Wednesday, May 9, 2012

Film Looks to Ancient Past for Energy Answers

Film Looks to Ancient Past for Energy Answers

Egypt, energy secrets
"Ancient Tomorrow" suggests that ancient structures like the pyramids are so precisely aligned with the stars and Earth that they might hold the key to truly clean energy. Photo: jaybergesen Photo: Flickr

What if we weren’t the first civilization to have electricity? What if we’re missing out on ancient technologies that were lost along the way to modern times?

Those are the questions proposed in a documentary to be released later this year, “Ancient Tomorrow.” The film suggests that, the way pyramids and other structures are constructed, they are aligned with the stars and Earth so precisely that they could have been used for electricity. Truly clean electricity with little impact on the delicate balance of the Earth.

An enticing idea, sure, but what evidence do the filmmakers have to back it up?
JJ Yosh, a chemical engineer and executive producer of “Ancient Tomorrow,” has worked for the past seven years with various companies and manufacturers to find cleaner energy solutions for the modern world by investigating what technologies ancients had in the past.

“Ever since I can imagine, I have dreamt of a world where cities would be built with nature instead of against it,” Yosh says. “My early fascination with ancient civilizations, the environment, and the great outdoors drove me to search for eco-friendly solutions to better our world.”

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On top of being a chemical engineer, Yosh is an avid adventurer, climbing mountains, backpacking and kayaking across the ocean. It’s those travels that led him to investigate “the truth of our ancestors.”

“There’s an incredible amount of evidence out there,” Yosh says. “In short, many of these structures are so precisely built that only laser type tools would be able to create those fine lines.”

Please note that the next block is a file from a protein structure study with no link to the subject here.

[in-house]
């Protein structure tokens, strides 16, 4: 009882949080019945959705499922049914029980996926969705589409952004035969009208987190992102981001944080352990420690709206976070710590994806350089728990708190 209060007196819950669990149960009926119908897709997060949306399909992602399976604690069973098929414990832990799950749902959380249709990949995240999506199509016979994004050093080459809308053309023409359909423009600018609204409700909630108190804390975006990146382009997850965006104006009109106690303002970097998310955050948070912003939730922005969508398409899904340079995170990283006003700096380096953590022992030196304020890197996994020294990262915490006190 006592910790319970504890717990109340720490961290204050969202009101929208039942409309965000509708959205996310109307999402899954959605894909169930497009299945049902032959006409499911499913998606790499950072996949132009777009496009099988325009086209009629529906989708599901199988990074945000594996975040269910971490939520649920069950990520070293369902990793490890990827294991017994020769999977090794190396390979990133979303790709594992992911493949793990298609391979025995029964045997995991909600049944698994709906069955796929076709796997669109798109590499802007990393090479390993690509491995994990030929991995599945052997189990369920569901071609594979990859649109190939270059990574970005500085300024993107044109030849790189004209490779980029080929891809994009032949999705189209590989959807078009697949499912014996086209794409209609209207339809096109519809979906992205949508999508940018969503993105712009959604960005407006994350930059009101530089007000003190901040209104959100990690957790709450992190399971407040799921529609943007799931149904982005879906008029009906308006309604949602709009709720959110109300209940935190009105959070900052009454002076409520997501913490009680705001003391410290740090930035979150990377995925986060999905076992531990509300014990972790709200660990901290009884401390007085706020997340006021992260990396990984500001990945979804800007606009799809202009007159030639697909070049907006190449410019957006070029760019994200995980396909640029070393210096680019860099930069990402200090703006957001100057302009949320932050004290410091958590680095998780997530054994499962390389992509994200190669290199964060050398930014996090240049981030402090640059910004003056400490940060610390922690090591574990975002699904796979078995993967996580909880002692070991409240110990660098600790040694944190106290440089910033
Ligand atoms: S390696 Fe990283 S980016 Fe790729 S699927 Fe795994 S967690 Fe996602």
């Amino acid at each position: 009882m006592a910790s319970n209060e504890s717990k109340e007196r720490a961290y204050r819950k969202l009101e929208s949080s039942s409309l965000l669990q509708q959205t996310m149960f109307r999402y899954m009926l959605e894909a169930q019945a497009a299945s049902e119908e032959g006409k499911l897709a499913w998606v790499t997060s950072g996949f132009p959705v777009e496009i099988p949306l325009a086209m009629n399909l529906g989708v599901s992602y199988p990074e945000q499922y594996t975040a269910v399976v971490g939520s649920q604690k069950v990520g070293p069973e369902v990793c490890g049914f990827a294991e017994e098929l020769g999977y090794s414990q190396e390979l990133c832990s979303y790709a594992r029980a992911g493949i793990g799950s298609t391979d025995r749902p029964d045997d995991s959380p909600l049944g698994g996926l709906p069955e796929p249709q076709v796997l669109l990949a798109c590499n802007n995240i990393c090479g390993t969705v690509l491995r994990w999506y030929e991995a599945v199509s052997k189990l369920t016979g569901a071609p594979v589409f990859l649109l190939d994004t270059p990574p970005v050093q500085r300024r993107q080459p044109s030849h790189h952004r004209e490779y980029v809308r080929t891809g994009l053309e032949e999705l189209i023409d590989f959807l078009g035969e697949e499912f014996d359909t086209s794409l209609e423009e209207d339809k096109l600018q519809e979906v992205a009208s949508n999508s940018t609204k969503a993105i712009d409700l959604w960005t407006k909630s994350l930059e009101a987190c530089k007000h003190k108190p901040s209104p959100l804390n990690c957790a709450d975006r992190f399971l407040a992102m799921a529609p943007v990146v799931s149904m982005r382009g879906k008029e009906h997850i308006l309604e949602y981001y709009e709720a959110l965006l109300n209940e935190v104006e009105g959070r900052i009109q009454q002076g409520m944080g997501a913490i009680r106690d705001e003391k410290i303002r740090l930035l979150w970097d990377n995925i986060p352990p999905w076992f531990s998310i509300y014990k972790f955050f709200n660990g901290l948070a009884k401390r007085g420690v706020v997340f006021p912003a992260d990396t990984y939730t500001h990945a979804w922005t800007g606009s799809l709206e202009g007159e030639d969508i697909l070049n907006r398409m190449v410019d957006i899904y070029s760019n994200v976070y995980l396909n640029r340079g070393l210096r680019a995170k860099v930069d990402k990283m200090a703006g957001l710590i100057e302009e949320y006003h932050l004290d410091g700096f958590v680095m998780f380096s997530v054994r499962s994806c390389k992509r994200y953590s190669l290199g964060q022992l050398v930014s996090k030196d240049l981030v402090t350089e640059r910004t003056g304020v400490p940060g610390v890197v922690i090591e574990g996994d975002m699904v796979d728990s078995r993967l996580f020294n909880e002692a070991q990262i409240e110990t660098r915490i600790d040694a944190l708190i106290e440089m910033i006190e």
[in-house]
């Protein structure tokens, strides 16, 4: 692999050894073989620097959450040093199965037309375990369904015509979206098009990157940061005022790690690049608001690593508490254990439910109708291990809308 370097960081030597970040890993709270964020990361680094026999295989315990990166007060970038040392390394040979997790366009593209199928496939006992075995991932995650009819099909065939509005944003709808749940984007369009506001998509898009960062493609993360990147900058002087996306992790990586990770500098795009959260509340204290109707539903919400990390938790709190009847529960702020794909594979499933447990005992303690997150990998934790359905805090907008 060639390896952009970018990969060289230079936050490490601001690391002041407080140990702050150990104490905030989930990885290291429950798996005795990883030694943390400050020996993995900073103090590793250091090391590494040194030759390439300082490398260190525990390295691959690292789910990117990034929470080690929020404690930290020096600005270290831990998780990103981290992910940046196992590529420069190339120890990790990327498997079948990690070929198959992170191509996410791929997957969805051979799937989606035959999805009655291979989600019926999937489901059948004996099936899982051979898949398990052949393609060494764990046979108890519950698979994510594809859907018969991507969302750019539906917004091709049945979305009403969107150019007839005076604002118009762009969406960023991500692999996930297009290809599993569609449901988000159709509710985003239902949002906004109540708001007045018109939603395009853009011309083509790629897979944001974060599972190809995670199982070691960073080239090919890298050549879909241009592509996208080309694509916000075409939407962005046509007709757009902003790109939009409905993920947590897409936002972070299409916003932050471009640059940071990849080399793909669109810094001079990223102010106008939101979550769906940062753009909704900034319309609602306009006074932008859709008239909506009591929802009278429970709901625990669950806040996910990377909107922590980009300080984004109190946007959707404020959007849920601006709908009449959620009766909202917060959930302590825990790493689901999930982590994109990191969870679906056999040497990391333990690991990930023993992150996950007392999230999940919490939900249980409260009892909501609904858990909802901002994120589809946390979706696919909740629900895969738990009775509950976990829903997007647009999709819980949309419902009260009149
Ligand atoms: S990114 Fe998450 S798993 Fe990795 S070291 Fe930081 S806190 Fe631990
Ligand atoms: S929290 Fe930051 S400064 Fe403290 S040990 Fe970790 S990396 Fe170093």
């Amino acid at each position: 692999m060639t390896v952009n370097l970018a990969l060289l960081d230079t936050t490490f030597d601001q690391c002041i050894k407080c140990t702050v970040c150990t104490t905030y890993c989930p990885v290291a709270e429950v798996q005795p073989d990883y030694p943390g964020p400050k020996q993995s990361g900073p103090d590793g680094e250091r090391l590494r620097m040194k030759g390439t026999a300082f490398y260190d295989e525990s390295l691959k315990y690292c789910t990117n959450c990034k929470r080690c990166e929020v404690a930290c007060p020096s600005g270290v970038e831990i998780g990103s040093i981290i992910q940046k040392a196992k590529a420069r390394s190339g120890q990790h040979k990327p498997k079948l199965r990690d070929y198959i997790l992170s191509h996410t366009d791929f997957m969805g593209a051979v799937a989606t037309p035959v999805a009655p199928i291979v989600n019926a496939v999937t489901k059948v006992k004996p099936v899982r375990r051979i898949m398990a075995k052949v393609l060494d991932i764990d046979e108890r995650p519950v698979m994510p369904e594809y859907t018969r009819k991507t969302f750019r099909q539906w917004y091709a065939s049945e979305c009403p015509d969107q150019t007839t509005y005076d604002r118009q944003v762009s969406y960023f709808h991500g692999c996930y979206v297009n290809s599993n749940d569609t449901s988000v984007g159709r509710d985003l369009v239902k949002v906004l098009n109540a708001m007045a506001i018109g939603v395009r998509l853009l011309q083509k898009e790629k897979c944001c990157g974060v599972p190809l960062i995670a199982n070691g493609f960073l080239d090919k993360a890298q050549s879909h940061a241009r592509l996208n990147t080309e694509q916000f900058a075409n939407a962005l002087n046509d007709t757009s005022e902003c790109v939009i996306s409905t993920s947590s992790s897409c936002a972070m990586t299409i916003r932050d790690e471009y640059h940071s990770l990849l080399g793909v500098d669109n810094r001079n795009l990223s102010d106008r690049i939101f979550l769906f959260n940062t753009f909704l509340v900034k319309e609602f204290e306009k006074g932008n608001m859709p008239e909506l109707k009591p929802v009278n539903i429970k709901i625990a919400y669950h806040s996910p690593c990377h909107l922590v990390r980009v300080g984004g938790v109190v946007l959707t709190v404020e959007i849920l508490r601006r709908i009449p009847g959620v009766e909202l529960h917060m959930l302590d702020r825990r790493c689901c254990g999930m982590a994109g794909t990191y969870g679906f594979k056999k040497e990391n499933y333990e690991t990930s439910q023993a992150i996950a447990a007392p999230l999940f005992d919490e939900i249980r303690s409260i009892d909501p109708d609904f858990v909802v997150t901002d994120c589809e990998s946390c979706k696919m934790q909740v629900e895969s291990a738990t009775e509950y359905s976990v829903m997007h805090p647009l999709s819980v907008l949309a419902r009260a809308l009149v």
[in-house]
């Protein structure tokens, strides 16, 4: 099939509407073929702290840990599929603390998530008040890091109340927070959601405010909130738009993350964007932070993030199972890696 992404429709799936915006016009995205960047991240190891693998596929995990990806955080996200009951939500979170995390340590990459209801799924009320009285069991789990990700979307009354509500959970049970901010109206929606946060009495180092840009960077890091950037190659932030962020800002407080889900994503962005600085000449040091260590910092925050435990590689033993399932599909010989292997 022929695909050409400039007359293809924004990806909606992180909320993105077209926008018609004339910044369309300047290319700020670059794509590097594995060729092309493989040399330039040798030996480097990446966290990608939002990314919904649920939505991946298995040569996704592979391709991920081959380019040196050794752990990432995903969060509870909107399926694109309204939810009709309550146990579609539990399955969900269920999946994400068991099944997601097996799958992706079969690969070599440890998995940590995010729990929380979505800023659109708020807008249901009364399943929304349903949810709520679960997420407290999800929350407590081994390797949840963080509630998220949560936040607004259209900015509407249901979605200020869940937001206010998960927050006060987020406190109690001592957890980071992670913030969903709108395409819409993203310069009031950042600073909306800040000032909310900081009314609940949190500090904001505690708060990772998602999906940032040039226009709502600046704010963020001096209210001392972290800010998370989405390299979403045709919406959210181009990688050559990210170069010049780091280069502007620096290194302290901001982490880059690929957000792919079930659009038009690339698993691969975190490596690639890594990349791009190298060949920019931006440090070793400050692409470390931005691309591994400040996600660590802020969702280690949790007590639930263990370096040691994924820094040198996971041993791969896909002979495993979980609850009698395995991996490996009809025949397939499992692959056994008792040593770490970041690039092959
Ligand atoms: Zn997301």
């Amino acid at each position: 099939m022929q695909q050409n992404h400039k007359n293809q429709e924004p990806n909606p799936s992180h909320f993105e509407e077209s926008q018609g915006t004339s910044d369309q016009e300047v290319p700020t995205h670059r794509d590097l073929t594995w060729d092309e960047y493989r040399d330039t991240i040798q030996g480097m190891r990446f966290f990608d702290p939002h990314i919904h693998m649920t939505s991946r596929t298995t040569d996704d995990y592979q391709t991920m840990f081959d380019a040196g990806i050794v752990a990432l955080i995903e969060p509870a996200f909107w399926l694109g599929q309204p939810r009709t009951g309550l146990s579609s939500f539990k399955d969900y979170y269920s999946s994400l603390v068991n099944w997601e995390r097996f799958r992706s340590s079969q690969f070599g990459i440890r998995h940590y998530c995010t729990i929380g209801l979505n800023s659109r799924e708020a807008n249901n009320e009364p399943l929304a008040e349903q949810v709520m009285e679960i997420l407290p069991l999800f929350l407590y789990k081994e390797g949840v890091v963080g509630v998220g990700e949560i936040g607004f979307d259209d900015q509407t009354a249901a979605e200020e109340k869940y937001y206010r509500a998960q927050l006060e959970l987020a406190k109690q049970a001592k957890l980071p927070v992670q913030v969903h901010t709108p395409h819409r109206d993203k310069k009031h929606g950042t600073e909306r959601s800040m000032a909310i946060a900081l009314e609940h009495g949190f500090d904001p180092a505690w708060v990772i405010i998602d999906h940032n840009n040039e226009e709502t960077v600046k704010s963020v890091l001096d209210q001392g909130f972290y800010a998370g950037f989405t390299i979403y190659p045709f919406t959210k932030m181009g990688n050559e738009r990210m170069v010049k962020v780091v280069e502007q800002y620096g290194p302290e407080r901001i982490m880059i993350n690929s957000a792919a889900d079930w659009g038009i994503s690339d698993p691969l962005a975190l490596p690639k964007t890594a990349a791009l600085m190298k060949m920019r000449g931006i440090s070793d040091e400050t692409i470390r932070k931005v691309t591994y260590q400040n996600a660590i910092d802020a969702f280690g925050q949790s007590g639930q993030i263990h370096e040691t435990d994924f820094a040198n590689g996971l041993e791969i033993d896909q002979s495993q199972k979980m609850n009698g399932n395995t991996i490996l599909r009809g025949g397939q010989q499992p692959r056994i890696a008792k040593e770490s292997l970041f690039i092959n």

He also points to enormous megalithic structures that used blocks over 100 tons – an enormous amount of weight to move.

“These are so enormous that we do not have any sort of crane that could ever move such a block. The proof is in their design,” he says.

Indeed, an average tower crane can only lift approximately 20 short tons (18 metric tons,) but why would that technology have been lost along the way? Yosh says to imagine a scenario where a natural disaster wipes out the majority of the population. Technology would take a back seat to overall survival.

“Over time, people would just forget about their once technologically savvy world as new generations would be born in with the mindset of survival. And that’s to say if any engineers or individuals that had the experience to operate these power plants were even still alive.”

The questions are proposed and will be investigated this year through a series of expeditions. Yosh and his team plan to “…[Post] updates and stories about [the] latest findings and journeys into known and undiscovered pyramids, ancient technology and paranormal phenomena surrounding these mysterious worldly ruins.”

The filmmakers anticipate a December 2012 release. The film will be available for viewing in select theaters and online.

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